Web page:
Key data


Parameter Value
Width 14HP
Depth 25mm
+12V current 110mA
-12V current 5mA
Lifetime 12/15 to 04/22
Modulargrid Link
Processor STM32F405RGT6 @ 168 MHz
Codec WM8731

Original printed manual

PDF download


Three resonator models

  • Modal resonator, as used in Elements.
  • Sympathetic strings, modelled by a network of comb filters.
  • String with non-linearity/dispersion (comb filter with multimode filter and non-linearities in the loop).

All resonator models can be used polyphonically, with 1, 2 or 4 polyphony voices.

Voltage-controlled resonator

Each model provides a unified set of parameters, all voltage controlled, with an attenuverter:

  • Structure. With the modal and non-linear string models, controls the inharmonicity of the spectrum (which directly impacts the perceived "material"). With the sympathetic strings model, controls the intervals between strings.
  • Brightness. Specifies the brightness and richness of the spectrum.
  • Damping. Controls the damping rate of the sound, from 100ms to 10s.
  • Position. Specifies at which point the structure is excited.

Easy to patch

  • Audio input accepting modular level signals, up to 16 Vpp.
  • Two audio outputs, either splitting odd/even partials in monophonic mode, or even/odd notes in polyphonic mode.
  • Voltage change detector on the V/O input, allocating a new polyphony voice each time a different note is played.
  • Internal exciter triggered by the STRUM input (filtered pulse or noise burst), allowing the module to be used without an external excitation source.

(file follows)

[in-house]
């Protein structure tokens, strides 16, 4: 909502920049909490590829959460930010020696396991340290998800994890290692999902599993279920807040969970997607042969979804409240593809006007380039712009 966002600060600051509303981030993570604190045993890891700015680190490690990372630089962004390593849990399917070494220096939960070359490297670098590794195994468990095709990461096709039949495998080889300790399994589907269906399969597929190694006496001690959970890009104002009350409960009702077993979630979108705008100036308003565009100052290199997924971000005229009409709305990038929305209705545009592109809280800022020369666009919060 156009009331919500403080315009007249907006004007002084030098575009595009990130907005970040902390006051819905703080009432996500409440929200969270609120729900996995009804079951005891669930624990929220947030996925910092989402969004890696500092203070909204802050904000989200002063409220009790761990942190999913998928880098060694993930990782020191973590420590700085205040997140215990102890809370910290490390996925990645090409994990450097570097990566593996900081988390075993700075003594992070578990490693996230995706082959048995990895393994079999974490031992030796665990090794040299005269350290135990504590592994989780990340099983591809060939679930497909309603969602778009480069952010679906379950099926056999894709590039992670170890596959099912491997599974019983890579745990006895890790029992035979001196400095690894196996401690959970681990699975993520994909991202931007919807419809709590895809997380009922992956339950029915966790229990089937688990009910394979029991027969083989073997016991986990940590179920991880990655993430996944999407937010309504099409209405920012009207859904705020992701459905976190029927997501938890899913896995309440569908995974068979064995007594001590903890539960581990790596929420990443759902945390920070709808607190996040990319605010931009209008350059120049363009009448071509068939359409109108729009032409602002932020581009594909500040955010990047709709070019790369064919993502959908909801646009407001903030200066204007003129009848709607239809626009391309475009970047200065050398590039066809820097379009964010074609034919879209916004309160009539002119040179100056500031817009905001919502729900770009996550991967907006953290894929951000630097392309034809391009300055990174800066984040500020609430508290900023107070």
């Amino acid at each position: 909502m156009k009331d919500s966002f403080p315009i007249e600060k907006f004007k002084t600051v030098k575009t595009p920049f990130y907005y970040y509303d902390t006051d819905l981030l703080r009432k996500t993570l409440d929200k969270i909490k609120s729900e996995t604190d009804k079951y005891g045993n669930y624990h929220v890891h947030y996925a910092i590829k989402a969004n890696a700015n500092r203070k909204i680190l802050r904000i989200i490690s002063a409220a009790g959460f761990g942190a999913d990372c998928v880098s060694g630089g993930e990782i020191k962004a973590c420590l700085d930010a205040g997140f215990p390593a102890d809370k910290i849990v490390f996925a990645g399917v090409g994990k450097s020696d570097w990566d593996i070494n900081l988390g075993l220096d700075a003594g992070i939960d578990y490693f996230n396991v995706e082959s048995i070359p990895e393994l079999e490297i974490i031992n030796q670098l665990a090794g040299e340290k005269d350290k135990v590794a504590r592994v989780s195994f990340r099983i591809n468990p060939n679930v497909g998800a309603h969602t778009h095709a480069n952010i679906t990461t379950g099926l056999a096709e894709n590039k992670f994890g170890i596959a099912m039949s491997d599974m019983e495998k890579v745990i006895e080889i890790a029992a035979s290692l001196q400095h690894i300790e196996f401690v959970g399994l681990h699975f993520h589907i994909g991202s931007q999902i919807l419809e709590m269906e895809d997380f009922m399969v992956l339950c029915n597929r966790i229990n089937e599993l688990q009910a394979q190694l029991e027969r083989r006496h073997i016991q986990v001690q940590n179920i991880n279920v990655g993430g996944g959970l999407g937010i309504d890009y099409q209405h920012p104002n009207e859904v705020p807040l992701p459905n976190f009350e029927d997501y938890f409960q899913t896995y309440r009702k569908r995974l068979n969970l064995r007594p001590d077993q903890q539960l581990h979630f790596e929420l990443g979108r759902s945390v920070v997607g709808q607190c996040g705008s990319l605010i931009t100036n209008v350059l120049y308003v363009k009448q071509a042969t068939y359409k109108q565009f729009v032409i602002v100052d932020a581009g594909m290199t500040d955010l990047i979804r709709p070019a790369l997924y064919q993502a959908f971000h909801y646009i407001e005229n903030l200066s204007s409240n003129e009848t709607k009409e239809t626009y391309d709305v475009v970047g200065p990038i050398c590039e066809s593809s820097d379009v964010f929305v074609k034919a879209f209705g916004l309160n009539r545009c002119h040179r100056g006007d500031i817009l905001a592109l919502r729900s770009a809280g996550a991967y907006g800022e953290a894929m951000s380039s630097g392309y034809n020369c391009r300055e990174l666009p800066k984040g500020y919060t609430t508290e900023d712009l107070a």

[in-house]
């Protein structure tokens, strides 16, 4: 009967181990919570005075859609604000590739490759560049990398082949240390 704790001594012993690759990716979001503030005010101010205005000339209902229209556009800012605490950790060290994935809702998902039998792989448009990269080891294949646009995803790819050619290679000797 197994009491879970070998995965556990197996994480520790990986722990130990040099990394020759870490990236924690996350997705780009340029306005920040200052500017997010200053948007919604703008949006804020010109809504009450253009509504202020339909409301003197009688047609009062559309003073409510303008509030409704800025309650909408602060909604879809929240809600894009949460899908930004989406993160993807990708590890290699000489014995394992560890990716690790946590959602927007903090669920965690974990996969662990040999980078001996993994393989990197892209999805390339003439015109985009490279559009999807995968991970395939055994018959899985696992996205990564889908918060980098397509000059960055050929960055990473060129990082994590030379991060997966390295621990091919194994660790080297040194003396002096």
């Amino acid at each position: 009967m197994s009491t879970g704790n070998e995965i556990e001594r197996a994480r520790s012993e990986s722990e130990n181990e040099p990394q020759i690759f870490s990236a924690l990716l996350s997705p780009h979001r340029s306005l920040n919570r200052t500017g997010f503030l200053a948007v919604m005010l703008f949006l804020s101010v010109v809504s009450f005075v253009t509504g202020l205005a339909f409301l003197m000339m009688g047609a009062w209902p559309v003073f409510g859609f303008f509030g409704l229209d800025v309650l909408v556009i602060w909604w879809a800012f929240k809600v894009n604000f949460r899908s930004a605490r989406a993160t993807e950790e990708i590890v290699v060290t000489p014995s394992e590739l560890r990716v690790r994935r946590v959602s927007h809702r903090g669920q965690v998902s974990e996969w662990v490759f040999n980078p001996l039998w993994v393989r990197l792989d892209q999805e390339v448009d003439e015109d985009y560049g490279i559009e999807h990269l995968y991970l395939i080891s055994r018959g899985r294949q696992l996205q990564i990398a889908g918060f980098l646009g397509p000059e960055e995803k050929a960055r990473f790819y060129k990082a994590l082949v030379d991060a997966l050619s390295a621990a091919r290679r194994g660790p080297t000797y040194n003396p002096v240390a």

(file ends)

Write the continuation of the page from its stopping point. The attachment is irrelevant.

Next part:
• Trigger input: 100k impedance, 0.6V threshold.
  • CV inputs: 100k impedance, +/- 8V, 12-bit 2kHz.
  • Audio I/O: 16-bit, 48kHz.
  • Internal processing: 32-bit floating point.

Design philosophy notes: Rings vs Elements

Elements = Exciter + Resonator + Reverb.

Rings = just the resonator.

Rings uses the same resonator code as Elements, with two additions:

  • The ability to split the 60 filters into 2x30 or 4x15 to do polyphony.
  • Two other string synthesis models which are not based on band-pass filters, but on comb filters - and which sound totally different from what Elements is doing.

All this is possible on Rings because 40% of the CPU is freed by the lack of exciter or reverb. This means that Rings will rely on external modules if you really want a large sound palette. For example, if you want to generate bowed string sounds, or blown tube sounds, you’ll need an external VCA, envelope generator, and colored noise source and patch them into Rings - while Elements has all the tools onboard to do this. Elements also benefits from the coupling of the exciter and resonator parameters - some knobs in Elements achieve their effect by controlling at the same time parameters of the exciter, of the resonator, and the mixing of the raw exciter and resonator signal.

So let’s take a comparison you might understand better: Elements would be a complex oscillator + filter, tuned to work very well with each other. Rings would be a multimode filter - it does more but in a narrower domain and your success rate depends on what you decide to throw at it.

During the design of Elements I thought a lot about breaking it into two modules (exciter and resonator), but I did not do it. The reason was that while the resonator would have worked great with other existing modules, the exciter module itself would have been quite useless since the only proper resonator available would have been its counterpart.

Also, Elements implements some coupling between the two (the BOW section of Elements is a combination of a specific excitation signal and a feedback path in the resonator; the BLOW knob acts on both the excitation signal and the level of a secondary resonator that runs in parallel to the modal one).

My favorite choice of exciters for Rings: field recordings from a Radio Music, Ears, Plaits, Beads with a noisy thing in its buffer.